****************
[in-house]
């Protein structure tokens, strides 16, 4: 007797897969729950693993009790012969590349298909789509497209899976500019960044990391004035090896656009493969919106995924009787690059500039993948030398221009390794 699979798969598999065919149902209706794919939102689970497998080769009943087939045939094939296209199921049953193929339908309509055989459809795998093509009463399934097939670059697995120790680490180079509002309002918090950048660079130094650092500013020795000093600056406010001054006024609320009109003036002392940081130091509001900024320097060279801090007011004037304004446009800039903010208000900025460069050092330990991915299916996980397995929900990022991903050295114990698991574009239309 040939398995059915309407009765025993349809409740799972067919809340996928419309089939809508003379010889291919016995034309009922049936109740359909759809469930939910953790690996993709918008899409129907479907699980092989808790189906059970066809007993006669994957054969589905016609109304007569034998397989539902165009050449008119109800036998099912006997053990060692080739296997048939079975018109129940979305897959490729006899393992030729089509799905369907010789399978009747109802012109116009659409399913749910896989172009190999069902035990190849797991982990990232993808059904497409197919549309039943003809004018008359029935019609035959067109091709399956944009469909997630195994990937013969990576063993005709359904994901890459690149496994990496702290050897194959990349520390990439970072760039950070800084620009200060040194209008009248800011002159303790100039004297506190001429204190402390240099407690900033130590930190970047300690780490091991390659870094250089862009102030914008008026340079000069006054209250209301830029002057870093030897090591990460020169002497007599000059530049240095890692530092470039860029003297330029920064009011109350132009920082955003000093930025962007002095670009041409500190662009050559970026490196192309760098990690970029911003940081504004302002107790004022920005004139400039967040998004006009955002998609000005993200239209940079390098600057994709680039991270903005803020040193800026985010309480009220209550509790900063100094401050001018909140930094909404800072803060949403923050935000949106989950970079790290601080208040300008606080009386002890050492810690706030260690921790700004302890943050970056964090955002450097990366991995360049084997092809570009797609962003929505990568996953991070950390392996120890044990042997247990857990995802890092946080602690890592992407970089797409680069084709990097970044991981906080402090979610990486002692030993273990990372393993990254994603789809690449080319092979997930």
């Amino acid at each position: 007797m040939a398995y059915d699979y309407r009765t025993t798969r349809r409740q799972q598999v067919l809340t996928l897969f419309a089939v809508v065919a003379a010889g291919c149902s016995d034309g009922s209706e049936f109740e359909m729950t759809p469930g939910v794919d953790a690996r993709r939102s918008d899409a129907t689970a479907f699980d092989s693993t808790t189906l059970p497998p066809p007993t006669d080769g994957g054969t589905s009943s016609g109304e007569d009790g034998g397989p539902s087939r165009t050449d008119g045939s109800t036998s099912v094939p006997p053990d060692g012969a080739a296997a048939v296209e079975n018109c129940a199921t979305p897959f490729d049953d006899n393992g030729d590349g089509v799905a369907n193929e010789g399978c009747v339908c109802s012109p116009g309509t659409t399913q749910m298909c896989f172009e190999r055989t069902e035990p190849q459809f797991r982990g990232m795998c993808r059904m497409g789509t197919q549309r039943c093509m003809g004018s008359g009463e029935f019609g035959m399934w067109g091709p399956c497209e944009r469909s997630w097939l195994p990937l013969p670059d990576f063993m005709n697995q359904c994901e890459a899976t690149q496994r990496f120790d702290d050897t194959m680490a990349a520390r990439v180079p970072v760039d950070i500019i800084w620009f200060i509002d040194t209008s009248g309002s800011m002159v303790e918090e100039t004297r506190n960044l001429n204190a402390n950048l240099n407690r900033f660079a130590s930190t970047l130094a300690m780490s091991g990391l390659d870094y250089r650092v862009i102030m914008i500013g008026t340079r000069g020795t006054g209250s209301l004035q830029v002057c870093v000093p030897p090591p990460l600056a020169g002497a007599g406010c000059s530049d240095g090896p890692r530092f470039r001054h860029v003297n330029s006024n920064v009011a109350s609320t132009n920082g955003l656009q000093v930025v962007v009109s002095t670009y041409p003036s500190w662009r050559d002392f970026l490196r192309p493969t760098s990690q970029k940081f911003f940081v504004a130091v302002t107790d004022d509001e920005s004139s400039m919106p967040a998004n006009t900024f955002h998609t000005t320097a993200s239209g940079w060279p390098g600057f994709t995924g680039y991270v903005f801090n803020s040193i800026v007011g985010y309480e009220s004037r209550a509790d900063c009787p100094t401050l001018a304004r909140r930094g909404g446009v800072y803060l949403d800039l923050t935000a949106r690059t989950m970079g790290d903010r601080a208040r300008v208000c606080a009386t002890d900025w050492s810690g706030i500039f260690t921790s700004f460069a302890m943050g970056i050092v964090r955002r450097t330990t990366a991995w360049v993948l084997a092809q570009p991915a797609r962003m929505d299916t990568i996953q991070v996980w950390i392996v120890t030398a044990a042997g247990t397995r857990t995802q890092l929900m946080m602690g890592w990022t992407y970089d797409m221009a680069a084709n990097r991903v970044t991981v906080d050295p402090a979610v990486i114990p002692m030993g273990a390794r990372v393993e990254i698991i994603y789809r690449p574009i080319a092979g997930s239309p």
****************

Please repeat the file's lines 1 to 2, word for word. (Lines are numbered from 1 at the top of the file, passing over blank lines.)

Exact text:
[in-house]
């Protein structure tokens, strides 16, 4: 007797897969729950693993009790012969590349298909789509497209899976500019960044990391004035090896656009493969919106995924009787690059500039993948030398221009390794 699979798969598999065919149902209706794919939102689970497998080769009943087939045939094939296209199921049953193929339908309509055989459809795998093509009463399934097939670059697995120790680490180079509002309002918090950048660079130094650092500013020795000093600056406010001054006024609320009109003036002392940081130091509001900024320097060279801090007011004037304004446009800039903010208000900025460069050092330990991915299916996980397995929900990022991903050295114990698991574009239309 040939398995059915309407009765025993349809409740799972067919809340996928419309089939809508003379010889291919016995034309009922049936109740359909759809469930939910953790690996993709918008899409129907479907699980092989808790189906059970066809007993006669994957054969589905016609109304007569034998397989539902165009050449008119109800036998099912006997053990060692080739296997048939079975018109129940979305897959490729006899393992030729089509799905369907010789399978009747109802012109116009659409399913749910896989172009190999069902035990190849797991982990990232993808059904497409197919549309039943003809004018008359029935019609035959067109091709399956944009469909997630195994990937013969990576063993005709359904994901890459690149496994990496702290050897194959990349520390990439970072760039950070800084620009200060040194209008009248800011002159303790100039004297506190001429204190402390240099407690900033130590930190970047300690780490091991390659870094250089862009102030914008008026340079000069006054209250209301830029002057870093030897090591990460020169002497007599000059530049240095890692530092470039860029003297330029920064009011109350132009920082955003000093930025962007002095670009041409500190662009050559970026490196192309760098990690970029911003940081504004302002107790004022920005004139400039967040998004006009955002998609000005993200239209940079390098600057994709680039991270903005803020040193800026985010309480009220209550509790900063100094401050001018909140930094909404800072803060949403923050935000949106989950970079790290601080208040300008606080009386002890050492810690706030260690921790700004302890943050970056964090955002450097990366991995360049084997092809570009797609962003929505990568996953991070950390392996120890044990042997247990857990995802890092946080602690890592992407970089797409680069084709990097970044991981906080402090979610990486002692030993273990990372393993990254994603789809690449080319092979997930």